Changez for the Worse

It is no surprise that the incoming freshman class would be assigned a book that is as culturally diverse as the school of which they chose to attend. The Reluctant Fundamentalist by Mohsin Hamid draws the audience into the conversational dialogue of a Pakistani man in a café while the readers (in this case the class of 2017) take on the persona of an unnamed American man. Reminiscent of the opening scene of Aladdin, a Middle Eastern background unfolds and a sketchy man asks if he can talk to you. He seems pushy at first, but for the next twenty pages you can not turn away.

The sketchy man named Changez (a name that no one has figured out how to pronounce, although I am told it sounds like Shawn-Jay) describes his normal experience in America. You know, the one where you go to Princeton and get an internship at one of the biggest New York valuation firms straight out of undergrad. Changez (Insert C-Money or the somewhat obvious Changes if you prefer) has certainly achieved the American dream and beyond. However, living in New York City in the wake of the September eleventh terrorist attacks, Changez changes.

I didn’t enjoy this book. He rambels and he didn’t talk about Islam that much, which I thought was the point, and if you don’t like getting all of the information, this is the book for you.  – Chris McManus

Seventy-two pages in, and the book shifts from a coming of age story to just plain weird. Changez’s reaction to the 9/11 attacks is to smile, but tries to play it off as if he really enjoys the symbolism of the attacks-as if that’s a better excuse. Sly remarks of the American culture are subtle, but strongly intertwined into the conversation for the rest of book. It was hard to ignore and quite honestly, it left me angry. I understand the need to look through the eyes of another person or culture, especially in preparation for higher education, but Changez goes too far. He bashes America for being “self-righteous,” and is wrong to band together and show support for the loss of those involved in the attacks.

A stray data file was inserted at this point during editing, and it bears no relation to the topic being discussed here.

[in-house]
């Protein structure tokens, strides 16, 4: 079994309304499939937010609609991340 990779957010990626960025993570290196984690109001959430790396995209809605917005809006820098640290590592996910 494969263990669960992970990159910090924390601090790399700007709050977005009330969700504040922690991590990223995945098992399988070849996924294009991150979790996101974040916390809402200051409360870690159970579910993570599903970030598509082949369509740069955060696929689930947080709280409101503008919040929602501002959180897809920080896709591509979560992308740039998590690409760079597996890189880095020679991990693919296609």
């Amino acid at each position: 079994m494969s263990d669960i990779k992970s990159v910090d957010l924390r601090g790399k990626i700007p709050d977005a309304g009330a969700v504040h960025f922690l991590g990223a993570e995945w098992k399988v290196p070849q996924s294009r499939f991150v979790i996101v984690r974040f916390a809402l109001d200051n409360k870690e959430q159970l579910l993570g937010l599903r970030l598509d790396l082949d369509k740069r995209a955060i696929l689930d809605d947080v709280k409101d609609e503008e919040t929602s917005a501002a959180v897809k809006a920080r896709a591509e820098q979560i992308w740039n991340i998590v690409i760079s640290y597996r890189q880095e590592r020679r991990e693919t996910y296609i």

If the plot is not already thick with the confused questioning of his reaction to the attacks, Changez is found in a cliché courtship of an Upper East Sider named Erica. Even more cliché is Erica’s scarred past and elevated class status. After the couple’s first sexual encounter goes south, Changez decides to “get some” by asking Erica to pretend he is her dead boyfriend. If that isn’t messed up then I don’t know what is. Changez’s proposal is successful, but he sends Erica into a downward spiral involving rehab and plausible suicide. By the way, for those that still haven’t figured it out yet-Erica is short for America. The unclever metaphor adds to the cringe factor as Changez takes from both America and Erica selfishly. Eventually Changez quits his job and returns to Pakistan.

It was an engaging read which shed a new light on American involvement overseas. – Itunnu Awogbade

Muddled by the coming of age anecdotes, Hamid’s novel fails to fully address and explore the reason for Changez’s feelings about America. The emotional aspect is stung too thin between the courtship and job. Hamid certainly went in the right direction by trying to make Americans experience the other side of the story for people like Changez. However, he failed to understand or address our side on a deep level. He only surfaces the matter at hand. Hamid leaves the story with an abrupt and unsatisfied ending, and I was shocked by the outcome I determined. Maybe Hamid produced a redeeming feature after all. The readers will certainly think about themselves at the end of the book, and maybe that’s all we need.

About Mattie Scull

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